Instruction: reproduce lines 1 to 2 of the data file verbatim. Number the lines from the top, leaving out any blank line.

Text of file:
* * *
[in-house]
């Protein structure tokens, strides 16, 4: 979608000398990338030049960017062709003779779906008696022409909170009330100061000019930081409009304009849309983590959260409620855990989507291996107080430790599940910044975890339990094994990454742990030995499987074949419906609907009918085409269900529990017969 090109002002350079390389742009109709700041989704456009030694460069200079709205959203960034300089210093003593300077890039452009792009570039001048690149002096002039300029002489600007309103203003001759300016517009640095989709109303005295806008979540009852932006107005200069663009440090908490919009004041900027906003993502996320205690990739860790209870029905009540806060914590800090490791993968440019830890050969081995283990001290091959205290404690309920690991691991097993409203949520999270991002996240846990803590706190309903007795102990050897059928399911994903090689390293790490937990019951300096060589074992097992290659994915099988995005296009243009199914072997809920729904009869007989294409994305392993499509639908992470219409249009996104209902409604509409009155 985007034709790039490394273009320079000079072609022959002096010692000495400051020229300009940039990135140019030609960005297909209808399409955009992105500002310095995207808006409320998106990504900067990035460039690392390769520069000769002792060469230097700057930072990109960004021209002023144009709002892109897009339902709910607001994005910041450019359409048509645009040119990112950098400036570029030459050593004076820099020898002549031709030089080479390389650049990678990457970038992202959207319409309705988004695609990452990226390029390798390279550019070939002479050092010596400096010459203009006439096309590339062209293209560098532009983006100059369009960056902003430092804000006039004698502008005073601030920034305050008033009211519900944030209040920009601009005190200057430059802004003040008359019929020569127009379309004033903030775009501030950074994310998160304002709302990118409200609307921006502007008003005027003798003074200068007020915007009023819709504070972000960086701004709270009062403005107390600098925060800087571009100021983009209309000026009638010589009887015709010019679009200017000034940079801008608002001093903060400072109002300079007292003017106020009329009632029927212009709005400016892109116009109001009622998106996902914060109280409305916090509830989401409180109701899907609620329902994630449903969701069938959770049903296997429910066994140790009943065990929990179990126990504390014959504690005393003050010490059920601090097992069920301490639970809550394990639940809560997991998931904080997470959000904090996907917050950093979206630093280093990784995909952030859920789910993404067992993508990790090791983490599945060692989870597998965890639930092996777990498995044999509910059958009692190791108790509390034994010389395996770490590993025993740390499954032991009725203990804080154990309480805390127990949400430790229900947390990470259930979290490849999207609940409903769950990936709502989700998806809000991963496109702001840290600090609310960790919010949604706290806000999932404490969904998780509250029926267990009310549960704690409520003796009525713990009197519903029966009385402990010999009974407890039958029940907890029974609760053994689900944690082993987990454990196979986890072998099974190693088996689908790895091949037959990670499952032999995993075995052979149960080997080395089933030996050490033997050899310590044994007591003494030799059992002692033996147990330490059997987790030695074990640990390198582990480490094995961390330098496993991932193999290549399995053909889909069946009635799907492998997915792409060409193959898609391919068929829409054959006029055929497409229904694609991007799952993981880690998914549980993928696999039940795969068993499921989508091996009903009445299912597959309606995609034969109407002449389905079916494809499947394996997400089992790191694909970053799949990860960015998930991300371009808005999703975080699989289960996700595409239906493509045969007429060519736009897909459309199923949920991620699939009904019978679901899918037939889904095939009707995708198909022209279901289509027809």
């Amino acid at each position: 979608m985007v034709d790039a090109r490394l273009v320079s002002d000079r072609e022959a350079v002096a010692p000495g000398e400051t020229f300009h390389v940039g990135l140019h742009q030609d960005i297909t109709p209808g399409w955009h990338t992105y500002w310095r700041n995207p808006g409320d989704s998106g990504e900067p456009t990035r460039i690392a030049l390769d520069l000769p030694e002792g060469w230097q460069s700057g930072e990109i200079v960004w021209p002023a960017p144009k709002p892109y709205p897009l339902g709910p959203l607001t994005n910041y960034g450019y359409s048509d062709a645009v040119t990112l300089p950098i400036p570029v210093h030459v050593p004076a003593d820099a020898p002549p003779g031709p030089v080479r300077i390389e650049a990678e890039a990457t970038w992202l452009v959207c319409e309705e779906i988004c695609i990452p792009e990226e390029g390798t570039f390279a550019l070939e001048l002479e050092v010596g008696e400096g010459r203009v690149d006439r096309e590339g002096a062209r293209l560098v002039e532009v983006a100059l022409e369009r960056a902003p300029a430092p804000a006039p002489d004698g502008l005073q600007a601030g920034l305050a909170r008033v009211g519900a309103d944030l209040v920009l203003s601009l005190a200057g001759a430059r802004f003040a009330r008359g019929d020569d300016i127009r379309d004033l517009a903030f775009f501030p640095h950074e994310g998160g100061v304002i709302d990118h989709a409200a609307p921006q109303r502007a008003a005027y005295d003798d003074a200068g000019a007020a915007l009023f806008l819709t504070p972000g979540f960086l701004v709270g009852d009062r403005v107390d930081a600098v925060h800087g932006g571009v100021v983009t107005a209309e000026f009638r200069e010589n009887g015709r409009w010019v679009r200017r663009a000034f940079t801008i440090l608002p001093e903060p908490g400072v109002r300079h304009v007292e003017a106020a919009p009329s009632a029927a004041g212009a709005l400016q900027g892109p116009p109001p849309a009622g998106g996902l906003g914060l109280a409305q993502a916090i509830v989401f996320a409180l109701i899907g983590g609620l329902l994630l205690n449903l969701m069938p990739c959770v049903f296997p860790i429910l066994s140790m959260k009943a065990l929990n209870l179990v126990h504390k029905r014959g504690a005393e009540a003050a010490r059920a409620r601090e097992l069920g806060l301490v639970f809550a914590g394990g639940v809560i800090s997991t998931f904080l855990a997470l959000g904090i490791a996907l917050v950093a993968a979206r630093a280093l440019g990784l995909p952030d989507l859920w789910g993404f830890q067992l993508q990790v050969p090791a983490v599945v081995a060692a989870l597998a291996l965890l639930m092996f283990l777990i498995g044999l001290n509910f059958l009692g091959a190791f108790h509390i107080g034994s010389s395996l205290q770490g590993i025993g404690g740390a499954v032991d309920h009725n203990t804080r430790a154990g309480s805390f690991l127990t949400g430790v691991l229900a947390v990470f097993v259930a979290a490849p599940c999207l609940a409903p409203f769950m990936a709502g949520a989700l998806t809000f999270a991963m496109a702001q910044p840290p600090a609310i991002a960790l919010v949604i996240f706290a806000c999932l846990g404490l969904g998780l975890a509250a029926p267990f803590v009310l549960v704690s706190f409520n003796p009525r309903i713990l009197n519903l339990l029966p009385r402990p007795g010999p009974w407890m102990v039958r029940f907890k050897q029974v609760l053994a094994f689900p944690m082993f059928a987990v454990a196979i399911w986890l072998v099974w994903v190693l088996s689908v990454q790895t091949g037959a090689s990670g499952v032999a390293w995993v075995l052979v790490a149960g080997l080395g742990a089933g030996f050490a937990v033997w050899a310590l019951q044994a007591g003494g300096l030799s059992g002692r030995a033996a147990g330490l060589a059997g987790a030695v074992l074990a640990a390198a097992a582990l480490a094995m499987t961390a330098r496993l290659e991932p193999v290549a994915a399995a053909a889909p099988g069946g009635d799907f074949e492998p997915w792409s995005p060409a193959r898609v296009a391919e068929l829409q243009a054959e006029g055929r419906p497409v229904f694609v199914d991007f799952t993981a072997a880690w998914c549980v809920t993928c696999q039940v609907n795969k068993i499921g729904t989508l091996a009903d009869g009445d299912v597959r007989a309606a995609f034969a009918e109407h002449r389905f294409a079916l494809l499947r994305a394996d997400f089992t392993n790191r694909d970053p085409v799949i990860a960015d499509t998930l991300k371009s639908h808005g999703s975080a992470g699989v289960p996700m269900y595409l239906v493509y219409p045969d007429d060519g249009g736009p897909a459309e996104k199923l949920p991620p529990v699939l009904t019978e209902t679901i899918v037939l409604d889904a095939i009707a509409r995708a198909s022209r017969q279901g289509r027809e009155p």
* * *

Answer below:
[in-house]
């Protein structure tokens, strides 16, 4: 979608000398990338030049960017062709003779779906008696022409909170009330100061000019930081409009304009849309983590959260409620855990989507291996107080430790599940910044975890339990094994990454742990030995499987074949419906609907009918085409269900529990017969 090109002002350079390389742009109709700041989704456009030694460069200079709205959203960034300089210093003593300077890039452009792009570039001048690149002096002039300029002489600007309103203003001759300016517009640095989709109303005295806008979540009852932006107005200069663009440090908490919009004041900027906003993502996320205690990739860790209870029905009540806060914590800090490791993968440019830890050969081995283990001290091959205290404690309920690991691991097993409203949520999270991002996240846990803590706190309903007795102990050897059928399911994903090689390293790490937990019951300096060589074992097992290659994915099988995005296009243009199914072997809920729904009869007989294409994305392993499509639908992470219409249009996104209902409604509409009155 985007034709790039490394273009320079000079072609022959002096010692000495400051020229300009940039990135140019030609960005297909209808399409955009992105500002310095995207808006409320998106990504900067990035460039690392390769520069000769002792060469230097700057930072990109960004021209002023144009709002892109897009339902709910607001994005910041450019359409048509645009040119990112950098400036570029030459050593004076820099020898002549031709030089080479390389650049990678990457970038992202959207319409309705988004695609990452990226390029390798390279550019070939002479050092010596400096010459203009006439096309590339062209293209560098532009983006100059369009960056902003430092804000006039004698502008005073601030920034305050008033009211519900944030209040920009601009005190200057430059802004003040008359019929020569127009379309004033903030775009501030950074994310998160304002709302990118409200609307921006502007008003005027003798003074200068007020915007009023819709504070972000960086701004709270009062403005107390600098925060800087571009100021983009209309000026009638010589009887015709010019679009200017000034940079801008608002001093903060400072109002300079007292003017106020009329009632029927212009709005400016892109116009109001009622998106996902914060109280409305916090509830989401409180109701899907609620329902994630449903969701069938959770049903296997429910066994140790009943065990929990179990126990504390014959504690005393003050010490059920601090097992069920301490639970809550394990639940809560997991998931904080997470959000904090996907917050950093979206630093280093990784995909952030859920789910993404067992993508990790090791983490599945060692989870597998965890639930092996777990498995044999509910059958009692190791108790509390034994010389395996770490590993025993740390499954032991009725203990804080154990309480805390127990949400430790229900947390990470259930979290490849999207609940409903769950990936709502989700998806809000991963496109702001840290600090609310960790919010949604706290806000999932404490969904998780509250029926267990009310549960704690409520003796009525713990009197519903029966009385402990010999009974407890039958029940907890029974609760053994689900944690082993987990454990196979986890072998099974190693088996689908790895091949037959990670499952032999995993075995052979149960080997080395089933030996050490033997050899310590044994007591003494030799059992002692033996147990330490059997987790030695074990640990390198582990480490094995961390330098496993991932193999290549399995053909889909069946009635799907492998997915792409060409193959898609391919068929829409054959006029055929497409229904694609991007799952993981880690998914549980993928696999039940795969068993499921989508091996009903009445299912597959309606995609034969109407002449389905079916494809499947394996997400089992790191694909970053799949990860960015998930991300371009808005999703975080699989289960996700595409239906493509045969007429060519736009897909459309199923949920991620699939009904019978679901899918037939889904095939009707995708198909022209279901289509027809």